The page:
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Rustic Shrimp Bisque with Dry Sherry

shrimp bisque

There are a handful of people in my family that have an obsession with bisque. Everywhere we go, if it’s on the menu it gets added to the ticket. I love the idea of this soup, but too often I feel let down after ordering it. For me to sit up and take notice of a bisque I need the addition of dry sherry or brandy to the pot. The alcohol evaporates during cooking and what remains is this incredible flavor that provides the second wave of warmth – the one that permeates your head and body – while enjoying a creamy pink bowlful. Honestly, it’s one of my favorite culinary sensations.

I call this version “rustic” because the soup is not strained at the end of the cooking process, leaving small bits of the juicy shrimp and sweet vegetables running throughout. If you’re a purist feel free to strain it, but I encourage you to try it this way before you do.

RUSTIC SHRIMP BISQUE WITH DRY SHERRY

3 tablespoons unsalted butter, divided

1 pound medium shrimp, peeled and deveined

3 carrots, peeled and chopped

2 celery stalks, chopped

1 medium onion, peeled and chopped

1/3 cup dry sherry

1/4 cup long-grain white rice

2 tablespoons tomato paste

4 cups seafood stock

2 cups water

1 bay leaf

a small grab of flat-leaf (Italian) parsley, chopped (about 3 tablespoons)

1/2 tablespoon of dried thyme

1/2 teaspoon of cayenne pepper (or to taste)

salt and pepper

1/2 cup heavy whipping cream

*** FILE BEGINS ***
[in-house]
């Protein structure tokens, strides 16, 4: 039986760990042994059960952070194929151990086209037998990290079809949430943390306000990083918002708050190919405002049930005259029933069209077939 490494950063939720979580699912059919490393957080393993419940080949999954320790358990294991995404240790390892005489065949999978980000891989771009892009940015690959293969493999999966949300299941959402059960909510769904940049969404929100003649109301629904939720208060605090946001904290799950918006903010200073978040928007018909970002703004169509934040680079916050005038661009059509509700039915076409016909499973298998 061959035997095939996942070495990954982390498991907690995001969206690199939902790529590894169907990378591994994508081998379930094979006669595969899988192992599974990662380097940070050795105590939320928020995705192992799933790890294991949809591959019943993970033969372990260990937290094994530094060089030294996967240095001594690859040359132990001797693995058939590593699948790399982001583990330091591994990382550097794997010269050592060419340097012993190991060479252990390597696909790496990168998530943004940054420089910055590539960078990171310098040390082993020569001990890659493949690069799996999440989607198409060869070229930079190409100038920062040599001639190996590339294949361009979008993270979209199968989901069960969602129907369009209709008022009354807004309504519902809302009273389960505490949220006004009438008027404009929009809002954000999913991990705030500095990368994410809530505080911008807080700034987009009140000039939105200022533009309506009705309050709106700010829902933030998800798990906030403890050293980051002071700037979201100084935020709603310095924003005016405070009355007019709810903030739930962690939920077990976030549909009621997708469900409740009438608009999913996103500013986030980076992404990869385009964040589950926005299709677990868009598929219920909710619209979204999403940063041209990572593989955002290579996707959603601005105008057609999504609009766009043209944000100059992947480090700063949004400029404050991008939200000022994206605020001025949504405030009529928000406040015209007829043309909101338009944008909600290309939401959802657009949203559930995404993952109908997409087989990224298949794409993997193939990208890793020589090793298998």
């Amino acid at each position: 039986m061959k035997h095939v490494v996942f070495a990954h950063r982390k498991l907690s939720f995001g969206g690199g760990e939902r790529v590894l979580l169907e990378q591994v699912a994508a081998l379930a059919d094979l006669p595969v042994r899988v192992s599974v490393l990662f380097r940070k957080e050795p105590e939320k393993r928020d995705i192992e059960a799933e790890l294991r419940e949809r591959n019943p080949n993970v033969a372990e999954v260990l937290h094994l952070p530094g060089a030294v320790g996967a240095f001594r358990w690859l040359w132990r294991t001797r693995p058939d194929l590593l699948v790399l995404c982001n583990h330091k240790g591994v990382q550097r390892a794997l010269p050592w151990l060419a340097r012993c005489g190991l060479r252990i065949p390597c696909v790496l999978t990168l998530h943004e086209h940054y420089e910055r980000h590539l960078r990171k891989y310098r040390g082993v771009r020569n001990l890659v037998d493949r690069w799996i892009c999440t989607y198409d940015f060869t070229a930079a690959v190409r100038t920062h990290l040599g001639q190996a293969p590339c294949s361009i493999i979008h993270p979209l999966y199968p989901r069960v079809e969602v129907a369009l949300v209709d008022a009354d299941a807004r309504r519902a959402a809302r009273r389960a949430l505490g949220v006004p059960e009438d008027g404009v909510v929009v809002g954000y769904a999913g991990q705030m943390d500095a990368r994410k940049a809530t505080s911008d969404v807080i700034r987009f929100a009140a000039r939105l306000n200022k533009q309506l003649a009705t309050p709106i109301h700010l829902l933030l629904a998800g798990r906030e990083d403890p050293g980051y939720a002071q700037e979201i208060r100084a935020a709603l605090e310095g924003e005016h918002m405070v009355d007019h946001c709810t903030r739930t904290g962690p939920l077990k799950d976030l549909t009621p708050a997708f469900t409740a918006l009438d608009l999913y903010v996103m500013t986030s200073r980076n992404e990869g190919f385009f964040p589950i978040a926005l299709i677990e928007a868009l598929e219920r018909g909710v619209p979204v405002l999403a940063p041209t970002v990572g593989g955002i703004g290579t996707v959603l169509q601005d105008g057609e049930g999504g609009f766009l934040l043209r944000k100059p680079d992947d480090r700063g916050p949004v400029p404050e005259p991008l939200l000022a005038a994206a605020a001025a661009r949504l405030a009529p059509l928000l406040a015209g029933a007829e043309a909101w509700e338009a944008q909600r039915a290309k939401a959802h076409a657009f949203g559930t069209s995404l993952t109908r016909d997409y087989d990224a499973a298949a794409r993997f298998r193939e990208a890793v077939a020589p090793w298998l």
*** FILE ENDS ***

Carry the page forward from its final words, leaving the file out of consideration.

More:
juice of half a lemon

Melt 1 tablespoon butter in a large, heavy-bottomed pot (such as a dutch oven) over medium heat. Add the shrimp and cook, stirring occasionally, until the shrimp turn pink and opaque, about 3 minutes. Transfer shrimp to a plate and reserve.

Add the remaining 2 tablespoons of butter to the same pot and allow to melt. Add the carrots, celery, and onion and cook over medium-low heat until very soft, about 25 minutes.

Remove the pot from the heat temporarily and add the dry sherry. Return the pot to the stove and stir until the sherry is almost evaporated, about 4 minutes. Still over medium heat, add the rice and the tomato paste. Give it a stir and allow to cook for 1 minute. Add the seafood stock, water, bay leaf, parsley, dried thyme* and cayenne pepper. Simmer uncovered until the rice has cooked, about 20 minutes. Season with sea salt and pepper to taste.

Add the shrimp back into the pot, reserving 4 for garnish, if desired. Remove bay leaf.

Turn off the flame and, using an immersion blender, blend the soup to combine all the elements, but allow the soup to maintain a rustic consistency. Stir in the cream and reheat the bisque over medium-low heat. Add the lemon juice and adjust seasoning.

Serve with the optional reserved shrimp, chopped and a sprinkle with chopped parsley, if desired.

* When using any dried herb crush it in the palm of your hand for a bit before adding to your recipe. This helps release the fragrance and flavor of the herb.

Serves 4-6.

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2 Comments Post a comment
  1. this sounds really tasty and I have everything on hand to make it. I haven’t made bisque in ages but I seem to remember that I used the shells of shrimp to create it in the past. Have you heard of that?

    March 15, 2012
    • You can certainly use the shrimp shells to make your own stock! Brown them in some oil or butter and then add water, simmer and strain.

      March 15, 2012

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